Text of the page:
It reads as follows:
Virtually every travel brochure on San Francisco boasts the graceful magnificence of the Golden Gate Bridge. Joseph L. Bruno, however, remembers the days when “Golden Gate” referred only to the 1.2 mile channel of water between Sausalito and San Francisco, where the Pacific Ocean joins the San Francisco Bay.
After joining the Dolphin Swimming and Boating Club in 1933, before the construction of the Bridge, he made his first crossing at the age 21. In October, 1980, he completed his 46th crossing from Fort Point to Lime Rock, continuing to increase his record for the most official Golden Gate swims.
With the exception of the war years (1942 – 1944), and when a dense fog prevented the competition in 1964, Joe has never missed the event. His times have ranged anywhere from 26 minutes 30 seconds in 1952 and 68 minutes in 1974, depending upon tide and weather conditions.
He even found a way to make up for those four years he missed during the war. Due to the increased popularity of Bay swimming, the Dolphin Club has found it necessary in recent years to host the event on two consecutive days. In 1978 and 1979, he swam twice during the same weekends.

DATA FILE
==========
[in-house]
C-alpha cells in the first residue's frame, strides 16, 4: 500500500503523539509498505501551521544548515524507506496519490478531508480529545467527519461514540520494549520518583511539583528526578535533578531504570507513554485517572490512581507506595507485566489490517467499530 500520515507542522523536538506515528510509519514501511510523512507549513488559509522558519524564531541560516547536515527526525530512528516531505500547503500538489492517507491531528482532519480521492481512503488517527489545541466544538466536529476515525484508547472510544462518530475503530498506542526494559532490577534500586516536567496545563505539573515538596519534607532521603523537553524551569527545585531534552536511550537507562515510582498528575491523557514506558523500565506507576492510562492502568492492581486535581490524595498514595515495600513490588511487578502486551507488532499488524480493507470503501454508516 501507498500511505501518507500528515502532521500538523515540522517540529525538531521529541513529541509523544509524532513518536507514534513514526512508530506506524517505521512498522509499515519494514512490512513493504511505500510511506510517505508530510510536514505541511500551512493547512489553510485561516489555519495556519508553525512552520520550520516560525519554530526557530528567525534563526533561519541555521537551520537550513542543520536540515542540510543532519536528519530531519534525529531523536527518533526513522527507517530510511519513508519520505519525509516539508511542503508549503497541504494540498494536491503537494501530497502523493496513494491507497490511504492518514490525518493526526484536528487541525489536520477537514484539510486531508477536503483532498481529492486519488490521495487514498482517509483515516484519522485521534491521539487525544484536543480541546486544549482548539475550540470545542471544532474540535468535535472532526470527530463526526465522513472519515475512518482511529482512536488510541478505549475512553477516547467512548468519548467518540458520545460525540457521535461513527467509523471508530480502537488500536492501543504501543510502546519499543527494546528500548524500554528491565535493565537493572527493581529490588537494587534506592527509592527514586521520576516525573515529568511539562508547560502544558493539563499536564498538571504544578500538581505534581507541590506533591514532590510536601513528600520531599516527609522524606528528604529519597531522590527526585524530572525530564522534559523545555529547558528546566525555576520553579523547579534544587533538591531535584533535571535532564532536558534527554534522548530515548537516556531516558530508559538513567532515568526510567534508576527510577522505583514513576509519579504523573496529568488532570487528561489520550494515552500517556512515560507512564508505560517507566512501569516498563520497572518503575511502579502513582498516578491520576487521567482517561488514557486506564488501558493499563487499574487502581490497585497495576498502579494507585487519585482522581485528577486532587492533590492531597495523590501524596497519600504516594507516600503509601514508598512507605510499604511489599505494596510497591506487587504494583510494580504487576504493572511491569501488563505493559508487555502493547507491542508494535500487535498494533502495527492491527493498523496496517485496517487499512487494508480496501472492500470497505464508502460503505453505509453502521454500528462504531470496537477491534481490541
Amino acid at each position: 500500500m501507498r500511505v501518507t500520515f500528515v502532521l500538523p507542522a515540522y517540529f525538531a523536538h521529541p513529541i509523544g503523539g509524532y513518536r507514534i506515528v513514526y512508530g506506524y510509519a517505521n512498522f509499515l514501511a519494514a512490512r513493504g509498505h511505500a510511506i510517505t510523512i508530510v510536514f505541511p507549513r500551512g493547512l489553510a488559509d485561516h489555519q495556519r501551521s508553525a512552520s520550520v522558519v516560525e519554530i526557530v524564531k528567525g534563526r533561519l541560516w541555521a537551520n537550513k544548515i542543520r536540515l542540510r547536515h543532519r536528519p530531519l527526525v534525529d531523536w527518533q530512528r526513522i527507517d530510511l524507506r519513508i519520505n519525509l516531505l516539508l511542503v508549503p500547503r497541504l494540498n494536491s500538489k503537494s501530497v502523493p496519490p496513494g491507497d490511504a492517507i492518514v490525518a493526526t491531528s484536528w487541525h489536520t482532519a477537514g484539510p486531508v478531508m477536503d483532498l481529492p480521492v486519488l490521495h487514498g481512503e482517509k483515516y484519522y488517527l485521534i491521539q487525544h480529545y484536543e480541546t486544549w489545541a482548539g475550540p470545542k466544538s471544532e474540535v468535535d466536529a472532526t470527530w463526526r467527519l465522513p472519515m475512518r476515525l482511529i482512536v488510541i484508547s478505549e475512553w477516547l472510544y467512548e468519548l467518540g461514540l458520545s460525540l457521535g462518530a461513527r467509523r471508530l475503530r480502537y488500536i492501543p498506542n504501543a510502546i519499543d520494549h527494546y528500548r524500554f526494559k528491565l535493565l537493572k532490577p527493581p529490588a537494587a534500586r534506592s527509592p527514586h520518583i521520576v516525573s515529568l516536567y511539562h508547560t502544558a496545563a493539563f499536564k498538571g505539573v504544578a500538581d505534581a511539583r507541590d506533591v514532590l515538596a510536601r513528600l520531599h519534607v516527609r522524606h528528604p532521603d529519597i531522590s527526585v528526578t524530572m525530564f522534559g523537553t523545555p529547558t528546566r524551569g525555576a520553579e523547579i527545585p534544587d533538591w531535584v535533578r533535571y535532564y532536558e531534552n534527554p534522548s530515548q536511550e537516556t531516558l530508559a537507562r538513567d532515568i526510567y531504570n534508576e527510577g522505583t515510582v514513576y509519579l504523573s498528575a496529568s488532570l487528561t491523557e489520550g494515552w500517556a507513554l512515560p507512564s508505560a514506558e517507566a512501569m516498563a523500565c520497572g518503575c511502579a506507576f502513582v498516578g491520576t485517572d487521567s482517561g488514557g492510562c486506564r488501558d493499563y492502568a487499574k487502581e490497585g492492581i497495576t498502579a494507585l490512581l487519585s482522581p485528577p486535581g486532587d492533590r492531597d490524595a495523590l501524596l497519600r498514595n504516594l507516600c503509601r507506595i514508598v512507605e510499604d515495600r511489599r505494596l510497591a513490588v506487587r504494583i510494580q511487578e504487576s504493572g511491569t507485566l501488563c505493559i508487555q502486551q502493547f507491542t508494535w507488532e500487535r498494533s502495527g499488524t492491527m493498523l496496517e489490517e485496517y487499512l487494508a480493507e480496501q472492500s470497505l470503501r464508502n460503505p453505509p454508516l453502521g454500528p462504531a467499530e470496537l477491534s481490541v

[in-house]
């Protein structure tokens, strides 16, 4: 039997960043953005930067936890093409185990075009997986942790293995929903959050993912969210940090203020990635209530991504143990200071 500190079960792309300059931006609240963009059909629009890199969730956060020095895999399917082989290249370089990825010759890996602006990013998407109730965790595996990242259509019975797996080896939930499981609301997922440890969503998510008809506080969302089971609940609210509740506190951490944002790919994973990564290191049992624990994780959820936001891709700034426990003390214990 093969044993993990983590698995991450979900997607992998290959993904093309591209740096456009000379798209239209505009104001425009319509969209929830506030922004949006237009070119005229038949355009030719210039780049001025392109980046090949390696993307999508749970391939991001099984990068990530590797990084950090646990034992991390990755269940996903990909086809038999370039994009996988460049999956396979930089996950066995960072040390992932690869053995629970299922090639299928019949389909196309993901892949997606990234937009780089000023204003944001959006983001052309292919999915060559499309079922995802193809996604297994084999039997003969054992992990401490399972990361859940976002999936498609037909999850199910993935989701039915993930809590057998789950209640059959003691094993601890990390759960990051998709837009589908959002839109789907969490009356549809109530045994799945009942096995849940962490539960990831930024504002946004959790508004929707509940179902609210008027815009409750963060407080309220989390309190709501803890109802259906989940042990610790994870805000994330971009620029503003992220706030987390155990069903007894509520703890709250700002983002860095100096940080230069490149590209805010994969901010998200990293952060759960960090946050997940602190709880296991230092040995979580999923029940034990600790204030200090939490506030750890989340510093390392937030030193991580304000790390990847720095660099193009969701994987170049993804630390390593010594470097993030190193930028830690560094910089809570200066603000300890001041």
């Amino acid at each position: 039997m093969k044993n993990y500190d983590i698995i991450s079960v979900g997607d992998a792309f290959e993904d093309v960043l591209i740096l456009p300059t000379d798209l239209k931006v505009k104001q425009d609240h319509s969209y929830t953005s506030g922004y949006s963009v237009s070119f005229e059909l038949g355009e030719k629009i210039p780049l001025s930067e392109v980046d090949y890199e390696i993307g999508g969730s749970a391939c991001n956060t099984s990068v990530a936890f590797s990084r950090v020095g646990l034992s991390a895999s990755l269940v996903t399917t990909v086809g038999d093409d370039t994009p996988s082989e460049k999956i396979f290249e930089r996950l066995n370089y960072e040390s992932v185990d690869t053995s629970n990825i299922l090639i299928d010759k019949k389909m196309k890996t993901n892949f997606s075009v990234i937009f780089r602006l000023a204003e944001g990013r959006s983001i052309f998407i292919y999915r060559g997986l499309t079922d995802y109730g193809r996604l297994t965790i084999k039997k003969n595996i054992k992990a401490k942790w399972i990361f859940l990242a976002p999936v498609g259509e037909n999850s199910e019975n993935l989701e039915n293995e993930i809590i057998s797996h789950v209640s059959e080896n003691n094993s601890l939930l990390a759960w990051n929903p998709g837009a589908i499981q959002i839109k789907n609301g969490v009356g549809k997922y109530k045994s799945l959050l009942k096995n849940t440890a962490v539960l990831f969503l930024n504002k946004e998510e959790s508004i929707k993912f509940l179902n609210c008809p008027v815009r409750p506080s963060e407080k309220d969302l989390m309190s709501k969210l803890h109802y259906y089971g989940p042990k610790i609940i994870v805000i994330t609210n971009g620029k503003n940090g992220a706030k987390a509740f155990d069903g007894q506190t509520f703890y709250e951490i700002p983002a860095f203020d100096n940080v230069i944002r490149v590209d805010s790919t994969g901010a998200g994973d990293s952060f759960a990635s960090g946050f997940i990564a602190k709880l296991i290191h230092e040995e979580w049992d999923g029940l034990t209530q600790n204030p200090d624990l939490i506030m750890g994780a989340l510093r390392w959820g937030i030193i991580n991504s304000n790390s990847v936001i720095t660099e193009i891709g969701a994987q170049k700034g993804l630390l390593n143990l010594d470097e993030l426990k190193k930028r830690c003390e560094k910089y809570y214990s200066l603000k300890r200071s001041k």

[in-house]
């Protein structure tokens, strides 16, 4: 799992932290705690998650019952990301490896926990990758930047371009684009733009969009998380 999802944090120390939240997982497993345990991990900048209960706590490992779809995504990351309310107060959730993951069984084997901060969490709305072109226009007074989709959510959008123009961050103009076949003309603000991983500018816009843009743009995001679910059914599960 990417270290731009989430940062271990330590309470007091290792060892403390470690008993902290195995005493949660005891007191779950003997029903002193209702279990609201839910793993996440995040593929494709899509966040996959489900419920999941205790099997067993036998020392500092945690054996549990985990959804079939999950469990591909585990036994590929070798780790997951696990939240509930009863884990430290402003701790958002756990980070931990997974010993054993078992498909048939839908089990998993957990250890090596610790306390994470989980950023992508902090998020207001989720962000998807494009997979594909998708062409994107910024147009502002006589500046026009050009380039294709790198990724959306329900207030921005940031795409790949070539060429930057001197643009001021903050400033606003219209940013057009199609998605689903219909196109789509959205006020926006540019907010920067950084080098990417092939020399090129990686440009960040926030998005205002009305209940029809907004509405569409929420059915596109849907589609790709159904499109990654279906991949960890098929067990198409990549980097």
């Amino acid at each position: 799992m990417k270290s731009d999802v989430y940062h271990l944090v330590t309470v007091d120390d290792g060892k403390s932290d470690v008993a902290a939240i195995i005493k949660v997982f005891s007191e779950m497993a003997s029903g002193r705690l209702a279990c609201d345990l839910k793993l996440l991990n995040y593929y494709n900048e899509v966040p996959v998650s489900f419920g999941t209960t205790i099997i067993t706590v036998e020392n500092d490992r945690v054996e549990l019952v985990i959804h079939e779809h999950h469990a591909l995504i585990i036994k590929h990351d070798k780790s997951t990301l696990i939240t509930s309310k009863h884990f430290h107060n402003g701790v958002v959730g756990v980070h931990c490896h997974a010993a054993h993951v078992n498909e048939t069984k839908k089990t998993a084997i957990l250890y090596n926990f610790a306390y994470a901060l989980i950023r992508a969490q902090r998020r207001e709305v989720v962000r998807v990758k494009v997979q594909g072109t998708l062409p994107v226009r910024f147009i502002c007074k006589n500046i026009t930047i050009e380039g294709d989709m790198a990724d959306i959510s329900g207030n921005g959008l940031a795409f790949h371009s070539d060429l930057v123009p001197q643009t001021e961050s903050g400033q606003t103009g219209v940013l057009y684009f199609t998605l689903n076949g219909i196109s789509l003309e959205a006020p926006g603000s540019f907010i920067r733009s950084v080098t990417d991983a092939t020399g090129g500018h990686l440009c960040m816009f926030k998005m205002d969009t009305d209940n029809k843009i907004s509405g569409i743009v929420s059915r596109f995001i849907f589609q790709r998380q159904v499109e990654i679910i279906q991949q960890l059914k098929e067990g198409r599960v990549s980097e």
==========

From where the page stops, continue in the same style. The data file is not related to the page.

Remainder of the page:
A native San Franciscan born in 1912, Joe Bruno recalls swimming in Gas House Cove when it was known as “The Hot Pipes” – the part of the Bay that once cooled the turbine engines for the Pacific Gas and Electric Company. In 1937 he helped the Dolphin’s water polo team capture the Bay Area League Championship, the same year he participated in “Discovery Day” by swimming from Pier 31 to Treasure Island to publicize the upcoming 1939 World’s Fair.
Joe keeps a chart on which he’s chronologically mapped all his rough water swims since the thirties. The impressive network details 28 different official routes, including 12 Alcatraz swims and dozens of Aquatic Cove competitions – over 170 San Francisco Bay swims.
For Joe Bruno, rough water swimming is more than just healthy exercise. “It’s a way of life that keeps me looking ahead,” he says. And his Golden Gate swim record becomes more formidable with each passing year.
Copyright © 1981 by Swim Swim Magazine